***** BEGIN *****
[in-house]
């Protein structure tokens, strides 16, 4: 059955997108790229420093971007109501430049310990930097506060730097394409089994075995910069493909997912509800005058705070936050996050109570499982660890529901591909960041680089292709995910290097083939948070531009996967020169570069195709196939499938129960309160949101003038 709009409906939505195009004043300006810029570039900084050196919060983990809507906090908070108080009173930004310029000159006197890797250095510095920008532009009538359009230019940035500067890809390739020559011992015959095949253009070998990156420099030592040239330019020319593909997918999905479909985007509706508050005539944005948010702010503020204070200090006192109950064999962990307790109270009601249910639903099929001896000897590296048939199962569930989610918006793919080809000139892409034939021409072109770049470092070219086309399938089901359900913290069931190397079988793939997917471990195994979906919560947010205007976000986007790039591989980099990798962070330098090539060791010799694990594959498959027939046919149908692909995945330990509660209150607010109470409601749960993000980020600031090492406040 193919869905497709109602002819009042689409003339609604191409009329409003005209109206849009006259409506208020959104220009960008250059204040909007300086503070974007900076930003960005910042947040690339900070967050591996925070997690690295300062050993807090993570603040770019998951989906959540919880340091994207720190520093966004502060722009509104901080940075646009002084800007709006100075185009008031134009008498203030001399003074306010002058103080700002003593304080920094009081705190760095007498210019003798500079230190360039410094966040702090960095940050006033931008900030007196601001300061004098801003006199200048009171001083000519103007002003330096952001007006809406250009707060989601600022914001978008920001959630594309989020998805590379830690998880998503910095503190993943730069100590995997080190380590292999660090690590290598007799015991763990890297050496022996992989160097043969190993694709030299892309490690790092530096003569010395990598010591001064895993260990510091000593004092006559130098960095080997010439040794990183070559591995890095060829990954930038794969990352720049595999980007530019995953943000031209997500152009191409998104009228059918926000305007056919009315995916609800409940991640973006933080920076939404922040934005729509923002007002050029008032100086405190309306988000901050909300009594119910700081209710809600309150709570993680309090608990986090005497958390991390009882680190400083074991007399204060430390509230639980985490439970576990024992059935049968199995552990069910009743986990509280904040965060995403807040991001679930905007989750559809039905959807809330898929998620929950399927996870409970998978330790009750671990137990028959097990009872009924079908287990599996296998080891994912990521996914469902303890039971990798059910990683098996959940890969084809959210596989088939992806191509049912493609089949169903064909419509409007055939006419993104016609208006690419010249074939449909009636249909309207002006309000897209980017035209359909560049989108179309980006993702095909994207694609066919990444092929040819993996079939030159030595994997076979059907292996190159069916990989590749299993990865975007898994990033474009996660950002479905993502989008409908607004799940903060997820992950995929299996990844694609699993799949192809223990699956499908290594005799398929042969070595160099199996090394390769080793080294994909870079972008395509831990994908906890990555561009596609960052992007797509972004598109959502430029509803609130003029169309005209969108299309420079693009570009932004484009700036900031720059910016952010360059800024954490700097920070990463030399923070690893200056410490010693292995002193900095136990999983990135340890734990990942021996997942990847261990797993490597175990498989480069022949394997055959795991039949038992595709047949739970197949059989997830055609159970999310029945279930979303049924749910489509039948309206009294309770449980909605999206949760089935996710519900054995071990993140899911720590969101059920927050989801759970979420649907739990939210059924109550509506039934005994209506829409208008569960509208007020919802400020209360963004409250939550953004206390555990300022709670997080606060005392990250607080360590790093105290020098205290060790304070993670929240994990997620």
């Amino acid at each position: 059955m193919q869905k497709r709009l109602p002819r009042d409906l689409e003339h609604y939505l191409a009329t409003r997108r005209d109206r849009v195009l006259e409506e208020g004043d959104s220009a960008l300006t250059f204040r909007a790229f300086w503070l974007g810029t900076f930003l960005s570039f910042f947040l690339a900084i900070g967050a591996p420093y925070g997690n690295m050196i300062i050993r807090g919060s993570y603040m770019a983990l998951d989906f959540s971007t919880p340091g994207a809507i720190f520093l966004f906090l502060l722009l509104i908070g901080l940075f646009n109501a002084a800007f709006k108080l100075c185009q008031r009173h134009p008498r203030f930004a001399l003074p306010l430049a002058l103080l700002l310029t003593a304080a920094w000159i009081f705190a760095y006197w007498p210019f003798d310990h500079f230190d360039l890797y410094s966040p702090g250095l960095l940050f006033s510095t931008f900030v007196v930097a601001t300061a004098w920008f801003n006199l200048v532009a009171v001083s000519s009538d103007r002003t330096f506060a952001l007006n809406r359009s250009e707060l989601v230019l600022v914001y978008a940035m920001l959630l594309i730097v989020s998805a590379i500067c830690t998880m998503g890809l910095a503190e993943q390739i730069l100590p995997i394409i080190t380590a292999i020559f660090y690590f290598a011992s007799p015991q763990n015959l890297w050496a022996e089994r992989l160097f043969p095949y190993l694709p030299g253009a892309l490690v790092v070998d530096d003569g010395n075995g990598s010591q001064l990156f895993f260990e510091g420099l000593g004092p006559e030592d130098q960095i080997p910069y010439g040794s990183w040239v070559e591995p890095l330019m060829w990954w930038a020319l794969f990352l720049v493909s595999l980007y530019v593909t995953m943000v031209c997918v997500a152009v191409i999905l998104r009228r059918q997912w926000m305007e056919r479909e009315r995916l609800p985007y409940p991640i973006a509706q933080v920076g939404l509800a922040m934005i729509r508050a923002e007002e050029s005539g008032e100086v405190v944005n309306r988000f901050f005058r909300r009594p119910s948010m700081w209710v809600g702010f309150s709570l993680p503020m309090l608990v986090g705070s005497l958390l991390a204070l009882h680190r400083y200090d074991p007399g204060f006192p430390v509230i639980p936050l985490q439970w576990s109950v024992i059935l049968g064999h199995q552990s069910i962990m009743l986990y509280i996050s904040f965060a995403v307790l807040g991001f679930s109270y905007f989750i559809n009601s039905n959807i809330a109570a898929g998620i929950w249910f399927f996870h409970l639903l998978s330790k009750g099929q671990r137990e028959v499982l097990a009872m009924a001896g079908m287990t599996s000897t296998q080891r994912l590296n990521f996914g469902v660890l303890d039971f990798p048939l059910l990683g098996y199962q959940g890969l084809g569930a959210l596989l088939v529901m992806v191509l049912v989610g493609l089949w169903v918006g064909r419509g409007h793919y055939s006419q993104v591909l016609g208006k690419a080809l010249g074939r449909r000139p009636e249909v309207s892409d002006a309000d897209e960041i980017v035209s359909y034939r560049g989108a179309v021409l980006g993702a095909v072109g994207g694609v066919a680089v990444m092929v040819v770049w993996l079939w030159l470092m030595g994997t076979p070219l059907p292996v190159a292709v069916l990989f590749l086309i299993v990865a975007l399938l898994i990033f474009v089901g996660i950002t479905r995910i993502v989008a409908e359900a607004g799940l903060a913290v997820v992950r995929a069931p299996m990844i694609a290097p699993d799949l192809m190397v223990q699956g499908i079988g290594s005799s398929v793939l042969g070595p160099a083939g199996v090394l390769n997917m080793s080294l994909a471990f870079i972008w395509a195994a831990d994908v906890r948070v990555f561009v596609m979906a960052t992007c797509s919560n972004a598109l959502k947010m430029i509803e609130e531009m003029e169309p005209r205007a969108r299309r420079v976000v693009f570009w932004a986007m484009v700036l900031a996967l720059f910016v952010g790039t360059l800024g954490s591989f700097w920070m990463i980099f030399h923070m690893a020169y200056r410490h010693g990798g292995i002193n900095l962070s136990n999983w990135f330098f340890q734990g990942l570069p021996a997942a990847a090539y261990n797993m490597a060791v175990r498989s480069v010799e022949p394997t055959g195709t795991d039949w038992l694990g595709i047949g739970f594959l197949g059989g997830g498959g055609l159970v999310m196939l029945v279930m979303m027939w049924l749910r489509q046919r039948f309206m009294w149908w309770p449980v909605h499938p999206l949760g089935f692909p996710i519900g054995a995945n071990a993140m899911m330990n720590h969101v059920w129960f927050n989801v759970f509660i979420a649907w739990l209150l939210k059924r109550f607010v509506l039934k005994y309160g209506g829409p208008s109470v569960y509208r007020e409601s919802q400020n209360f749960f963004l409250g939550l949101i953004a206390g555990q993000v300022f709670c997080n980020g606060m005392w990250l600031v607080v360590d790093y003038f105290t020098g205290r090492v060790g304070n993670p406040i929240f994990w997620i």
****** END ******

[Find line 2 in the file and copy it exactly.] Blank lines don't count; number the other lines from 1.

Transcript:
């Protein structure tokens, strides 16, 4: 059955997108790229420093971007109501430049310990930097506060730097394409089994075995910069493909997912509800005058705070936050996050109570499982660890529901591909960041680089292709995910290097083939948070531009996967020169570069195709196939499938129960309160949101003038 709009409906939505195009004043300006810029570039900084050196919060983990809507906090908070108080009173930004310029000159006197890797250095510095920008532009009538359009230019940035500067890809390739020559011992015959095949253009070998990156420099030592040239330019020319593909997918999905479909985007509706508050005539944005948010702010503020204070200090006192109950064999962990307790109270009601249910639903099929001896000897590296048939199962569930989610918006793919080809000139892409034939021409072109770049470092070219086309399938089901359900913290069931190397079988793939997917471990195994979906919560947010205007976000986007790039591989980099990798962070330098090539060791010799694990594959498959027939046919149908692909995945330990509660209150607010109470409601749960993000980020600031090492406040 193919869905497709109602002819009042689409003339609604191409009329409003005209109206849009006259409506208020959104220009960008250059204040909007300086503070974007900076930003960005910042947040690339900070967050591996925070997690690295300062050993807090993570603040770019998951989906959540919880340091994207720190520093966004502060722009509104901080940075646009002084800007709006100075185009008031134009008498203030001399003074306010002058103080700002003593304080920094009081705190760095007498210019003798500079230190360039410094966040702090960095940050006033931008900030007196601001300061004098801003006199200048009171001083000519103007002003330096952001007006809406250009707060989601600022914001978008920001959630594309989020998805590379830690998880998503910095503190993943730069100590995997080190380590292999660090690590290598007799015991763990890297050496022996992989160097043969190993694709030299892309490690790092530096003569010395990598010591001064895993260990510091000593004092006559130098960095080997010439040794990183070559591995890095060829990954930038794969990352720049595999980007530019995953943000031209997500152009191409998104009228059918926000305007056919009315995916609800409940991640973006933080920076939404922040934005729509923002007002050029008032100086405190309306988000901050909300009594119910700081209710809600309150709570993680309090608990986090005497958390991390009882680190400083074991007399204060430390509230639980985490439970576990024992059935049968199995552990069910009743986990509280904040965060995403807040991001679930905007989750559809039905959807809330898929998620929950399927996870409970998978330790009750671990137990028959097990009872009924079908287990599996296998080891994912990521996914469902303890039971990798059910990683098996959940890969084809959210596989088939992806191509049912493609089949169903064909419509409007055939006419993104016609208006690419010249074939449909009636249909309207002006309000897209980017035209359909560049989108179309980006993702095909994207694609066919990444092929040819993996079939030159030595994997076979059907292996190159069916990989590749299993990865975007898994990033474009996660950002479905993502989008409908607004799940903060997820992950995929299996990844694609699993799949192809223990699956499908290594005799398929042969070595160099199996090394390769080793080294994909870079972008395509831990994908906890990555561009596609960052992007797509972004598109959502430029509803609130003029169309005209969108299309420079693009570009932004484009700036900031720059910016952010360059800024954490700097920070990463030399923070690893200056410490010693292995002193900095136990999983990135340890734990990942021996997942990847261990797993490597175990498989480069022949394997055959795991039949038992595709047949739970197949059989997830055609159970999310029945279930979303049924749910489509039948309206009294309770449980909605999206949760089935996710519900054995071990993140899911720590969101059920927050989801759970979420649907739990939210059924109550509506039934005994209506829409208008569960509208007020919802400020209360963004409250939550953004206390555990300022709670997080606060005392990250607080360590790093105290020098205290060790304070993670929240994990997620």